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Martha McSally says officer raped her when she was in Air Force

Arizona Republican opens up during hearing on sexual assault in the military

Sen. Martha McSally, R-Ariz., revealed that while in the Air Force, she was raped by a superior officer. (Bill Clark/CQ Roll Call)
Sen. Martha McSally, R-Ariz., revealed that while in the Air Force, she was raped by a superior officer. (Bill Clark/CQ Roll Call)

Sen. Martha McSally revealed Wednesday that while in the Air Force, she was raped by a superior officer. McSally, the first female fighter pilot to fly in combat, spoke out at a Senate Armed Services hearing on the military’s efforts to respond to and prevent sexual assaults.

The Arizona Republican served 26 years in the military. McSally said she did not report being sexually assaulted by the officer because she did not trust the system in place to handle such a case.

“The perpetrators abused their position of power in profound ways. In one case, I was preyed upon and raped by a superior officer,” she said.

She did not name the officer who raped her but said that the incident left her feeling ashamed and confused.

McSally: ‘I felt the system was raping me all over again’

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“I stayed silent for many years, but later in my career, as the military grappled with the scandals, and their wholly inadequate responses, I felt the need to let some people know I too was a survivor,” McSally told the committee. “I was horrified at how my attempt to share generally my experiences was handled. I almost separated from the Air Force at 18 years of service over my despair. Like many victims, I felt like the system was raping me all over again.”

McSally said she is disgusted by the failures of the military system and commanders who have not addressed problems of sexual misconduct in the armed forces.

“We must educate, select, and further educate commanders who want to do the right thing but who are naive to the realities of sexual assault. We must ensure all commanders are trained and empowered to take legal action, prosecute fairly, and rid perpetrators from our ranks. And if the commander is the problem or fails in his or her duties, they must be removed and held harshly accountable,” McSally told witnesses and fellow lawmakers.

Lawmakers in both parties have been focused heavily on the issue since a 2013 Pentagon report estimated 26,000 cases of sexual assault in 2012 alone, representing a 37 percent spike within the military ranks in just two years.

Since then, Congress has passed dozens of provisions aimed at combating the problem, encouraging reporting of these crimes, ending retaliation and changing military culture.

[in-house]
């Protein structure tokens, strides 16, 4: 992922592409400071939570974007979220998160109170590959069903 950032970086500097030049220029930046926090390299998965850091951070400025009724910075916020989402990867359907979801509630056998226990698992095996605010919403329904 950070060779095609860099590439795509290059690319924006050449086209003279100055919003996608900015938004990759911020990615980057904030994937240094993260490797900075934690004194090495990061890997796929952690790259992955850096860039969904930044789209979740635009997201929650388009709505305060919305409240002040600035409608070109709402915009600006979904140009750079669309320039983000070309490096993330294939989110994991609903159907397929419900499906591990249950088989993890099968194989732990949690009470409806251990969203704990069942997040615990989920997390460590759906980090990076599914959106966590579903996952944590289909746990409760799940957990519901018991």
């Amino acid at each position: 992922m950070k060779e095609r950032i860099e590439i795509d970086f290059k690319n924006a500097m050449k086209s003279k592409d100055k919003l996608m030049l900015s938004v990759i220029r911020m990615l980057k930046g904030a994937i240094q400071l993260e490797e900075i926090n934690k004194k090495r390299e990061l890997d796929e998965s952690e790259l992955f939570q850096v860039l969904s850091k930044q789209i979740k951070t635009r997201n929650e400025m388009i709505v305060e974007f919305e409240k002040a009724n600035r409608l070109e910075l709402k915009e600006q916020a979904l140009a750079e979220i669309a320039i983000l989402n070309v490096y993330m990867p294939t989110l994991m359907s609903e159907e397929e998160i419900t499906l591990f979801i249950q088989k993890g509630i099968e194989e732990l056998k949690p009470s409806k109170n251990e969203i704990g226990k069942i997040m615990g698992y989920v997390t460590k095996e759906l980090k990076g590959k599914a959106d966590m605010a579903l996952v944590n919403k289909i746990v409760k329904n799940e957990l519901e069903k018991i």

As a result, sexual assault reporting has increased by over 88 percent since 2012, while the prevalence of these crimes has decreased by nearly 45 percent, according to the most recent report from the Pentagon’s Sexual Assault Prevention and Response Office.

In January, a new Pentagon report looking specifically at the military service academies sent shockwaves through the Defense Department and Capitol Hill. The number of students estimated to have experienced unwanted sexual contact totaled 747 in 2018, a 47 percent increase over 2016.

Among the most noteworthy scandals in recent years was a 2017 incident that rocked the Marines when it came to light that nude photographs of female Marines, veterans from across the military and other women were shared on Facebook with comments and posts that were obscene and threatening. 

New York Sen. Kirsten Gillibrand, the top Democrat on the Armed Services Personnel Subcommittee and a presidential contender, has made this her signature issue.

Gillibrand’s top proposal would take the decision for prosecuting sexual assaults and most other crimes out of the military’s chain of command. That would amount to a significant rewrite of the Uniform Code of Military Justice and has not been enacted.

McSally’s disclosure comes after Iowa Republican Joni Ernst disclosed in January that she had been sexually assaulted while in college at Iowa State University.

“Whatever policy prescriptions Sen. McSally or Sen. Ernst may come up with, we’d certainly be open to. … This is obviously a big problem, and if we can find a further way to address it, we should,” Senate Majority Leader Mitch McConnell said upon hearing about McSally’s experience.

Ernst, a member of McConnell’s leadership team, served 23 years in the Army Reserve and National Guard and commanded units in Kuwait and Iraq. She retired as a lieutenant colonel in 2015.

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